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Commerce Department places duties on foreign steel dumped in the U.S.

Commerce Department places duties on foreign steel dumped in the U.S.

The U.S. Commerce Department announced Friday that duties were being imposed on certain steel imports from South Korea and eight other countries for violating antidumping laws.

In a preliminary determination earlier this year, the department found that South Korean steel producers, and those from the other countries, had not dumped products. Dumping occurs when a foreign company sells a product in the U.S. at less than its fair value.

The American steel industry, unions and manufacturing groups were among those outraged that tariffs hadn’t been imposed. They were joined by U.S. Sen. Sherrod Brown, Democrat of Ohio and U.S. Sen. Rob Portman, Republican of Ohio, in lobbying the Commerce Department to impose duties. After an extensive investigation, which customarily occurs after the preliminary finding, the department decided to impose duties on the foreign manufactures in its final determination.

The United States Steel Corp. was one of about a half-dozen domestic steel manufacturers that petitioned the Commerce Department to impose duties. At issue are Oil Country Tubular Goods, or OCTG, which are primarily used in oil and gas wells, including those in Ohio’s growing energy exploration industry. U. S. Steel’s Lorain Tubular Operations plant makes such products.

Mario Longhi, U.S. Steel’s president and CEO, was pleased that duties would be imposed because he said his company had suffered from foreign products being dumped in the U.S.

“As a result of rising imports, United States Steel has suffered mightily — orders have been reduced, mills have been idled and jobs have been lost,” he said in a news release. “Our only recourse against such actions was with the U.S. Department of Commerce and their ability to support the rule of law and create a level playing field for American manufacturing. We applaud their decision to prevent further gamesmanship of our laws and to secure our nation’s economy.”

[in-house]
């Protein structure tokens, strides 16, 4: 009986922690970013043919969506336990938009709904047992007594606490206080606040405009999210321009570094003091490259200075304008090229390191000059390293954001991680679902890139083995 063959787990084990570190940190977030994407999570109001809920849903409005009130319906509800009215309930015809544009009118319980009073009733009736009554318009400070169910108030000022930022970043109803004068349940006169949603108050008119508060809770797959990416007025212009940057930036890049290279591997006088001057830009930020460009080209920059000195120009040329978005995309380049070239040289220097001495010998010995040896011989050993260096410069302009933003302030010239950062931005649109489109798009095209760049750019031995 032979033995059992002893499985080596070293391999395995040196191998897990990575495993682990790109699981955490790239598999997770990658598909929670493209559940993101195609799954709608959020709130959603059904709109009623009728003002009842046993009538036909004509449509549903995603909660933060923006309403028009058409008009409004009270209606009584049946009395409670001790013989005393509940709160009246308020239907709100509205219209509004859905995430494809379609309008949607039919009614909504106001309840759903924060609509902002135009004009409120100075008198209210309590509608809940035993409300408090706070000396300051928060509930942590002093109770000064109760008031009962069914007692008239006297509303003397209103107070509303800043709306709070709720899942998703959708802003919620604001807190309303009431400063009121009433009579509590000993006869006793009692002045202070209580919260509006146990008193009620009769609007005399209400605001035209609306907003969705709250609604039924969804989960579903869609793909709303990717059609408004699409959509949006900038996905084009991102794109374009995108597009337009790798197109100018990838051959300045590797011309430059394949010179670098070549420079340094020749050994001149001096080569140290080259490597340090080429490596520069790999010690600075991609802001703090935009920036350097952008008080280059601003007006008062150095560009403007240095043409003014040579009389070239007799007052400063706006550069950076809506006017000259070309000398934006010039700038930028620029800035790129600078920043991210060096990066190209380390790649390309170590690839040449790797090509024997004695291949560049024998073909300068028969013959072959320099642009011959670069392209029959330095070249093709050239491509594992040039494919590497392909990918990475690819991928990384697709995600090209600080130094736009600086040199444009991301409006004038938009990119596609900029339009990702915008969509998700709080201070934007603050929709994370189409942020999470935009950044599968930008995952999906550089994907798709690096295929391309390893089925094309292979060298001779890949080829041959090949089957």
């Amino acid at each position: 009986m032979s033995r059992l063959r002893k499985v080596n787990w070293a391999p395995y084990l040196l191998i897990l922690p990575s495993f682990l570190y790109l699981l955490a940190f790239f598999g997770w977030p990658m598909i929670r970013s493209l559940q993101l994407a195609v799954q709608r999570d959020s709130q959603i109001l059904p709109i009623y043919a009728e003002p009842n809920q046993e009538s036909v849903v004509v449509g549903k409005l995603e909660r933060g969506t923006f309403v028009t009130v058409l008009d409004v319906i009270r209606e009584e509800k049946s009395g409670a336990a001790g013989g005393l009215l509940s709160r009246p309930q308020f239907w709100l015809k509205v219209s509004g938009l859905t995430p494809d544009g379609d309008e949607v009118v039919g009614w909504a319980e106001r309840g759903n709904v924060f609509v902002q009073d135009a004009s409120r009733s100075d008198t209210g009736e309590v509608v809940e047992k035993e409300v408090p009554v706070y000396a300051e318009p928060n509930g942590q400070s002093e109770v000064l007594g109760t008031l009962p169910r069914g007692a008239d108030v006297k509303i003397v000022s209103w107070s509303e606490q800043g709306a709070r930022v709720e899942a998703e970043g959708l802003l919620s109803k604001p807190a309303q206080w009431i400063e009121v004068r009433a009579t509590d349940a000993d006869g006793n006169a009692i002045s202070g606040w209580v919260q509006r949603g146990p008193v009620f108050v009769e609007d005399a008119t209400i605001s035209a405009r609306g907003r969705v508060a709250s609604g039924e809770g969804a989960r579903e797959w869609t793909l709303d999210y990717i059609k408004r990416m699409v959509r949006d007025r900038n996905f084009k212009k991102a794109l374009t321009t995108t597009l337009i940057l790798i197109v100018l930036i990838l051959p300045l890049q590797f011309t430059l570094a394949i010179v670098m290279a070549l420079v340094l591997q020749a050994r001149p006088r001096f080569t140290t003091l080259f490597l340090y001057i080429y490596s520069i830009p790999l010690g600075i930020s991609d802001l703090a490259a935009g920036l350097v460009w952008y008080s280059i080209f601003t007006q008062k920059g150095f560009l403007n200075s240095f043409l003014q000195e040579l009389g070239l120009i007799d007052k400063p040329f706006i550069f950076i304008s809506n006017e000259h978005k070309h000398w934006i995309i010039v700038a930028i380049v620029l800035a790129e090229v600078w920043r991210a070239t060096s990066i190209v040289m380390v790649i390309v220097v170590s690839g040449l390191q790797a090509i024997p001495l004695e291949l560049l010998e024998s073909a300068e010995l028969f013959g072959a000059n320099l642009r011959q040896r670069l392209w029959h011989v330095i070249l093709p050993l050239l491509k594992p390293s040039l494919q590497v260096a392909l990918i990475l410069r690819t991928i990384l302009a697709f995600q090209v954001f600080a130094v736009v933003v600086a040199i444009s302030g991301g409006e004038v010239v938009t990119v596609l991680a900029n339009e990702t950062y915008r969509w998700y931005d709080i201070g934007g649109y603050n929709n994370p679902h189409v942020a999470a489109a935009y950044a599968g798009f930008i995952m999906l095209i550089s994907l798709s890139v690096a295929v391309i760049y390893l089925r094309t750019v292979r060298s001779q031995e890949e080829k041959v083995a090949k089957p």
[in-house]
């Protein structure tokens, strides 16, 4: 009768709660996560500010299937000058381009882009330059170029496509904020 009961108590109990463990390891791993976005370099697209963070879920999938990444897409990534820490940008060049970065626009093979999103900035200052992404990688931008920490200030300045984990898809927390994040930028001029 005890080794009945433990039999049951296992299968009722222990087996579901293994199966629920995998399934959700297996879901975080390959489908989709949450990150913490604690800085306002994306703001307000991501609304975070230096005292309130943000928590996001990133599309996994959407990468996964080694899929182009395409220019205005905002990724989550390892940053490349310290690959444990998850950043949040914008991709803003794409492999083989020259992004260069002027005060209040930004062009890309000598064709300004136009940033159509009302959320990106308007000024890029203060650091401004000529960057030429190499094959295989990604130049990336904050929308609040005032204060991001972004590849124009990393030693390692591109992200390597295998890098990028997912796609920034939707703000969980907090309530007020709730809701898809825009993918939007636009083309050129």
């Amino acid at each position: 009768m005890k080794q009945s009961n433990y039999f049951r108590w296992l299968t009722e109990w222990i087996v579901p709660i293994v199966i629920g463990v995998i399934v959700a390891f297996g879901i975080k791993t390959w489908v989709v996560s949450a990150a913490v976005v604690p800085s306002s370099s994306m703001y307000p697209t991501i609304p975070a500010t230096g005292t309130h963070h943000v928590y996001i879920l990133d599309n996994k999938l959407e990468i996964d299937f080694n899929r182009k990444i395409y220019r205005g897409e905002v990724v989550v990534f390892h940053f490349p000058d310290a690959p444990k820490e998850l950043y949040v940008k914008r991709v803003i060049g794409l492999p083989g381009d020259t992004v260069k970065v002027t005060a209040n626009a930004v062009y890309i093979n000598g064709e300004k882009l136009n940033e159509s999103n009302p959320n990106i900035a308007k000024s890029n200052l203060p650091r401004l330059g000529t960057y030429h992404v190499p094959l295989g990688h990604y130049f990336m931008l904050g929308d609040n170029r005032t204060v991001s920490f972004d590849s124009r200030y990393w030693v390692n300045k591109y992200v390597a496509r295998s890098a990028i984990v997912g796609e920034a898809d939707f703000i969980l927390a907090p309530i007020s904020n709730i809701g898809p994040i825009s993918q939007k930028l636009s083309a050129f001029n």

Those lobbying for duties to be imposed focused on South Korean companies because imports from them, by far, accounted for the largest amount of tubular steel imported into the U.S. In 2013, imports from South Korea were $812 million. In a far distant second place, was India. Imports from there were $175 million. Imports from Vietnam were $110 million, placing it third.

The duties are base on dumping margins, or the difference between what is deemed to be the fair price for a product versus the much lower price of the import. For South Korean companies, the dumping margins ranged from 15.75 percent for Hyundai HYSCO to 9.89 percent for NEXTEEL Co., Ltd. All other South Korean companies received a dumping margin of 12.82 percent.

The other countries that will receive duties include: the Philippines, Saudi Arabia, Taiwan, Thailand, Turkey and Ukraine. Dumping margins for companies in those countries ranged from a high of 118.32 percent for imports from Thailand to 2.05 percent for a company from India.

The International Trade Commission must still determine whether the domestic steelmakers were injured by foreign companies dumping steel. In the case of South Korea, that determination will be made in September.

The Alliance for American Manufacturing held several rallies across the country lobbying for tariffs, including one in May at U. S. Steel’s Lorain Tubular Operations plant.

“Today is a good day for America’s steelworkers and OCTG producers, and also a good day for the U.S. economy,” said Scott Paul, president of the Washington, D.C.-based group, in a news release. “The outpouring of bipartisan support from Congress and the thousands of workers who took the time to make their voices heard underscored the importance of this decision. We hope the International Trade Commission will come to the same, fact-based conclusion.”

The United Steelworkers union was also pleased duties would be imposed.

“With this decision, the U.S. Commerce Department listened to thousands of hard-working Americans and took a stand for fairness on behalf of those workers and their employers,” said Leo W. Gerard, USW’s international president.

Both Ohio senators were happy to see duties imposed. Brown and Portman had lobbied hard for them, including leading a group of 57 senators, who sent a letter to Commerce Secretary Penny Pritzker seeking duties on South Korea.

“Ohio’s steel tube manufacturers are among the strongest in the world,” said Brown in a news release. “But their ability to compete is undermined when countries violate trade law by subsidizing their producers or when exporters dump their products in the U.S. market. By levying trade tariffs against countries like South Korea, we can protect local jobs and strengthen our economy, creating new jobs along the way.”

Portman agreed.

“I’m pleased with today’s ruling reaffirming that American manufacturers deserve to compete on a level playing field,” Portman said in a news release. “Ohio pipe and tube companies are among the best in the world, but we must stand up to foreign competitors who break trade rules at the expense of Ohio workers.”  



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